Wednesday, June 28, 2017
It’s Not About the Kotel
Recently the government decided not to create a new egalitarian section at the Kotel. As a result the Reform movement said it was a “slap in the face” and David Horovitz of the Times of Israel said it sends the message that “we don’t really want you.” Defense Minister Liberman said it was a “severe blow” to Jewish unity. Sharansky warned some Diaspora Jews are rethinking ties with Israel over the Western Wall decision.
A lot of people are upset and offended, but honestly I don’t understand why. There is no demand in Israel for an egalitarian section at the Kotel. If there was, there would be one already. The last time I checked there was no Reform party in the Knesset. However, there are Haredi parties and Haredi members of Knesset that represent a large portion of Israeli citizens. This is simply a non-issue for Israelis. I’ve never seen protests on the streets demanding an egalitarian section like what we saw in the past demanding lower housing and food prices.
The Reform and other non-Orthodox Jews threaten that they will no longer support Israel if there’s no egalitarian section. What support? This the same group that the majority voted for Obama twice, supported Obama’s Iran deal, supports the Palestinians, supports J Street, intermarries at 80% and does not visit Israel. How would building an egalitarian section at the Kotel change that? Christian Zionists are great supporters of Israel these days. Should the government build a Christian section at the Kotel to make them feel comfortable?
Why is democracy important only when it supports liberal American Jewish values? Israeli citizens get one vote, once every three or four years and consistently vote for right-wing, conservative parties not just because of security, but because they represent their views. An egalitarian section at the Kotel has never been an election issue. In part that’s because Israeli citizens who identify as Reform are 0.05% of the Jewish population. Why should non-citizens who don’t even live in Israel be considered?
The Reform movement and Women of the Wall demand that Netanyahu keep his word, but only when is in line with their views. When he keeps his word and builds a new settlement, they’re aghast.
Over 60% of Jewish Israelis are from Muslim countries. How many egalitarian sections were there in Iraq or Morocco? How many are there in Sephardi synagogues in Israel? It’s not an issue for Sephardi Jews.
Where were the protests from the Reform movement in 1967 to create an egalitarian section at the Kotel? How about 1977 or 1987 or 1997? The Reform movement officially did not support the state of Israel in 1948. It was anti-Zionist. They only officially changed their stance in 1997.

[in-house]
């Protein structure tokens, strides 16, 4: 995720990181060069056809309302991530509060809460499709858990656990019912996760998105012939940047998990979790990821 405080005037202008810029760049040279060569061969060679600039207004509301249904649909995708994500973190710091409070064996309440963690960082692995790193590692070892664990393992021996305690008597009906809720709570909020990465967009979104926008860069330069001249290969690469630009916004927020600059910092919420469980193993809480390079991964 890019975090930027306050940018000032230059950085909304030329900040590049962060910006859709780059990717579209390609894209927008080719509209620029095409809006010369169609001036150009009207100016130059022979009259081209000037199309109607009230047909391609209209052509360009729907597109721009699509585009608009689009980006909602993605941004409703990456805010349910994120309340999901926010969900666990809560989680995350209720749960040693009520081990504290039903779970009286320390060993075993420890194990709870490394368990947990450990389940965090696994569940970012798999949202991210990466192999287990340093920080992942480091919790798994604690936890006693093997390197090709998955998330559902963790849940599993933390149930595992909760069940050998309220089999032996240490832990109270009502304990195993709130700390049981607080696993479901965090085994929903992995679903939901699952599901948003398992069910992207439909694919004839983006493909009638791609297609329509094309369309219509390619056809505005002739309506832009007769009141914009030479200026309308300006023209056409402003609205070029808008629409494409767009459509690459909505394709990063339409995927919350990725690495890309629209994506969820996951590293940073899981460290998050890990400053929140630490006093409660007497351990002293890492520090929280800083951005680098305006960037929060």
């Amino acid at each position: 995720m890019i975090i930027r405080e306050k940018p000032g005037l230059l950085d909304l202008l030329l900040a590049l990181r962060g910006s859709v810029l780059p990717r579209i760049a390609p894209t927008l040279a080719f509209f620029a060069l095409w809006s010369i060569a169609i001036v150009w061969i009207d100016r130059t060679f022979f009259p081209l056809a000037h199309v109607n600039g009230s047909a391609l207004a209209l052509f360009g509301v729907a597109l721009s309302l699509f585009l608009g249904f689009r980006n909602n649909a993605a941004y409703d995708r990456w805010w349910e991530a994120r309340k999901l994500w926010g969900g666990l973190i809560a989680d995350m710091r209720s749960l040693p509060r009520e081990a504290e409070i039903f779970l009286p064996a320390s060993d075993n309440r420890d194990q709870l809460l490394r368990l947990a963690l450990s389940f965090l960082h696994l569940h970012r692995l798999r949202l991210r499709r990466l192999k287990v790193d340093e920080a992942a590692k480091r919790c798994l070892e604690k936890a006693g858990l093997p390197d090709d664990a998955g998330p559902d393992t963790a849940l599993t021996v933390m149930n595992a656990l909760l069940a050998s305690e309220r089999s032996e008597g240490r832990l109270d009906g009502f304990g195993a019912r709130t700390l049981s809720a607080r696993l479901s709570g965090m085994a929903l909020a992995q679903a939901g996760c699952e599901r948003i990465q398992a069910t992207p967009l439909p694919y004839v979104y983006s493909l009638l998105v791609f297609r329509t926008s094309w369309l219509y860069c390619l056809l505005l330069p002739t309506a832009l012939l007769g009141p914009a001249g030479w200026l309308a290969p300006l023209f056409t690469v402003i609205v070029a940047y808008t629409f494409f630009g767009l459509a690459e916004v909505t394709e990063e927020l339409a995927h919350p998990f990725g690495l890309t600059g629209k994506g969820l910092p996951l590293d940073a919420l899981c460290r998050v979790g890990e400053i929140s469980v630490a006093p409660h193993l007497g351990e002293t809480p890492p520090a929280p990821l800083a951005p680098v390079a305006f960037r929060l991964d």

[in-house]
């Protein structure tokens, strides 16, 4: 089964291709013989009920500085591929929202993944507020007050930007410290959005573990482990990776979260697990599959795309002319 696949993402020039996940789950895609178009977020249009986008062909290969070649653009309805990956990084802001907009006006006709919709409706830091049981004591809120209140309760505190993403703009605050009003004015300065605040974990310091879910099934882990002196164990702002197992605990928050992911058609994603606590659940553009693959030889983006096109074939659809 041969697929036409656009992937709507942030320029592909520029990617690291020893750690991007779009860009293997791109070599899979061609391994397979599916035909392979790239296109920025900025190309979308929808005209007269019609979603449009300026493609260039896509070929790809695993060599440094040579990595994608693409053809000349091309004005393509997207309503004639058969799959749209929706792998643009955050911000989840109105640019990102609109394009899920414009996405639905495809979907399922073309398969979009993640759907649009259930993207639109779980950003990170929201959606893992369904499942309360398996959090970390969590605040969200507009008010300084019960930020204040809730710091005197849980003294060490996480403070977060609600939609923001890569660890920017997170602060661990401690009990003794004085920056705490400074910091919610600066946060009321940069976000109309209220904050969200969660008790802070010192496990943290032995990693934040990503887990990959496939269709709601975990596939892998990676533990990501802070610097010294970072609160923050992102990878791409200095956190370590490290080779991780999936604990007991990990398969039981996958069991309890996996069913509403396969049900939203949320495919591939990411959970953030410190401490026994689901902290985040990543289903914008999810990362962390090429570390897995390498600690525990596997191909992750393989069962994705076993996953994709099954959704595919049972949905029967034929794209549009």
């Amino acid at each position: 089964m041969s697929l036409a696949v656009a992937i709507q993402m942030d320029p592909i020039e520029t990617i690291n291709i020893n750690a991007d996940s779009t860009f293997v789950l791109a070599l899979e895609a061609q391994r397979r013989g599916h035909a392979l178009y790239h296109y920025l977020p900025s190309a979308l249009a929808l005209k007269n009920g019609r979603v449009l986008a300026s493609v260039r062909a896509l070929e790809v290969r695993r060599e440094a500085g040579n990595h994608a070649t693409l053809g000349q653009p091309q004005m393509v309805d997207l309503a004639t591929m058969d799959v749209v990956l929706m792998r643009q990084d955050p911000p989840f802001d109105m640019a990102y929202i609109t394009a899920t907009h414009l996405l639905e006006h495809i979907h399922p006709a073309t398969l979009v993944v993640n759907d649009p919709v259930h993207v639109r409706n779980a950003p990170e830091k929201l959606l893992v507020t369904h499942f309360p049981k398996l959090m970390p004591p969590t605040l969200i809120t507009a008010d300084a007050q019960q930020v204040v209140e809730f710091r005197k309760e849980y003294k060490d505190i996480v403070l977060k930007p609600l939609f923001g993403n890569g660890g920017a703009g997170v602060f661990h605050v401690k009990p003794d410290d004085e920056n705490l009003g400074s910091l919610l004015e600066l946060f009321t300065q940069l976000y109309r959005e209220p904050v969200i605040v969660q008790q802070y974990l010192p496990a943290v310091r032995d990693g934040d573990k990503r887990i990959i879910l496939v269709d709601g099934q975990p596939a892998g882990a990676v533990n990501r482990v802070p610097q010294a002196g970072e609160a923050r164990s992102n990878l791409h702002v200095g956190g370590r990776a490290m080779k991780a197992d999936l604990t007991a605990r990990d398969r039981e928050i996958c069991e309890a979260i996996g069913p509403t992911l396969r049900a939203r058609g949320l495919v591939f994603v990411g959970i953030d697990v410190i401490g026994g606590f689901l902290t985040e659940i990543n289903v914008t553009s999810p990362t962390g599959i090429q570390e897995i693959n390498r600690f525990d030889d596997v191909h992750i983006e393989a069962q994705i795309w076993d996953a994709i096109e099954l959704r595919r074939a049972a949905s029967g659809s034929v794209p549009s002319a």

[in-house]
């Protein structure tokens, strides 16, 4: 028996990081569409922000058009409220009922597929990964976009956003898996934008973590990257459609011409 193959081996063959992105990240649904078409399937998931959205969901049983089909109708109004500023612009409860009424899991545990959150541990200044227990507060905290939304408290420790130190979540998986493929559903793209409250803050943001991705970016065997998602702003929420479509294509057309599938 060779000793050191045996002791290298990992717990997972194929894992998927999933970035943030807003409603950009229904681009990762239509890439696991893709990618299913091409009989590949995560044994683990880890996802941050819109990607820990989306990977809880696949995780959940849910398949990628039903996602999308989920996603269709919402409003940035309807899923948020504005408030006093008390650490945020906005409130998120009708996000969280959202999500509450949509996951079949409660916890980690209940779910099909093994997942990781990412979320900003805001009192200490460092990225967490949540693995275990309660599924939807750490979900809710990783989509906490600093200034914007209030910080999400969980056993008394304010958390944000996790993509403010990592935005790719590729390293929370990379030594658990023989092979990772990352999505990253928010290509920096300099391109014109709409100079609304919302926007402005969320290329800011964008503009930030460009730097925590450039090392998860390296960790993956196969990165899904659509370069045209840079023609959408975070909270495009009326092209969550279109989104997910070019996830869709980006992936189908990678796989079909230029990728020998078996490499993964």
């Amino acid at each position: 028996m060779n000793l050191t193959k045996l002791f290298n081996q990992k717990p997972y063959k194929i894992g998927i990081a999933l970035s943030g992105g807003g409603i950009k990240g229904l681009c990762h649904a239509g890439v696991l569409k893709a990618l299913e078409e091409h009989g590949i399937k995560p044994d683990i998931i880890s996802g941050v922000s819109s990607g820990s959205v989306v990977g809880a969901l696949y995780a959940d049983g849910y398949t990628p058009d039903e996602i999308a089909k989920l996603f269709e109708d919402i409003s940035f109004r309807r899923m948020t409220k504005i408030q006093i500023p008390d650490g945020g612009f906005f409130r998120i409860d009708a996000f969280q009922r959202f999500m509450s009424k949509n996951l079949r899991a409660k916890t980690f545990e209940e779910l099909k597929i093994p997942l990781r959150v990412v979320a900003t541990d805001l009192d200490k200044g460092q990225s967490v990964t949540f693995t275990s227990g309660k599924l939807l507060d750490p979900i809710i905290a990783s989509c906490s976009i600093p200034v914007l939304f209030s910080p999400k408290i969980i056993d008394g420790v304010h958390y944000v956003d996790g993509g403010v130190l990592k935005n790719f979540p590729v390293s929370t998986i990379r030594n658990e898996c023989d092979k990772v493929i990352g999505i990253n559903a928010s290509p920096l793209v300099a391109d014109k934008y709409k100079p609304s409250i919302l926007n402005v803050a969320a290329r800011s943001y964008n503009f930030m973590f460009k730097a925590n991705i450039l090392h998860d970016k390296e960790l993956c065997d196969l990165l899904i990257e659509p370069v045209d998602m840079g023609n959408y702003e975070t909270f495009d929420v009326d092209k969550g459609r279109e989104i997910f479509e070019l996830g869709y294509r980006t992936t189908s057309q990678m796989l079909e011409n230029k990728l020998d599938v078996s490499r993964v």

The head of the Reform movement proudly claims that he represents the largest stream of Judaism in America, representing millions of Jews. So, where are they? If they love Israel so much, and care so much, make Aliyah and make a difference. Two million Reform immigrants would change the face of the entire country. Forget Aliyah, they hardly even visit.
I’m waiting to see 500,000 Reform Jews (a fraction of the millions) come together and protest at the Kotel. Prove that it’s so important to you. The Haredim have proved how much it means to them. Instead liberal Jews shout from abroad to accommodate them because they “feel uncomfortable” at the Kotel.
What about the tens of thousands of people that come each day to the Kotel? Have you considered how uncomfortable they would feel to have an egalitarian section at the Kotel or remove the mechitzah (separation barrier) entirely? The big difference being that the Haredim have political power in Israel and liberal Jews do not.
On top of all this there is already an egalitarian section at the Kotel and has been for years. It’s run by the same authority that maintains the Kotel. There are Torah scrolls available.
This is not about the Kotel. Creating an egalitarian section there won’t change anything. Most liberal Jews won’t start voting for pro-Israel presidents, they won’t stop intermarrying, they won’t visit Israel more often or make Aliyah.
For the Reform movement the Kotel is a symbol of the future. The future of the Jewish people is clearly in the state of Israel. Once Israel was the junior partner and American Jews the senior partner, but the situation has reversed itself since 1948. American Jews understand that if their version of Judaism is not accepted by the state of Israel, they have no future. They know that the trend of intermarriage and Jewish apathy is unstoppable.
The egalitarian section at the Kotel is a symbol of the Reform movement being accepted in Israel. When the government rejects expanding the egalitarian section, it’s not about the Kotel, it’s about the failure of the Reform movement to secure a future in the state of Israel and secure a strong Jewish future for themselves.
Posted by Jason Gold-Editor at 6/28/2017 11:39:00 PM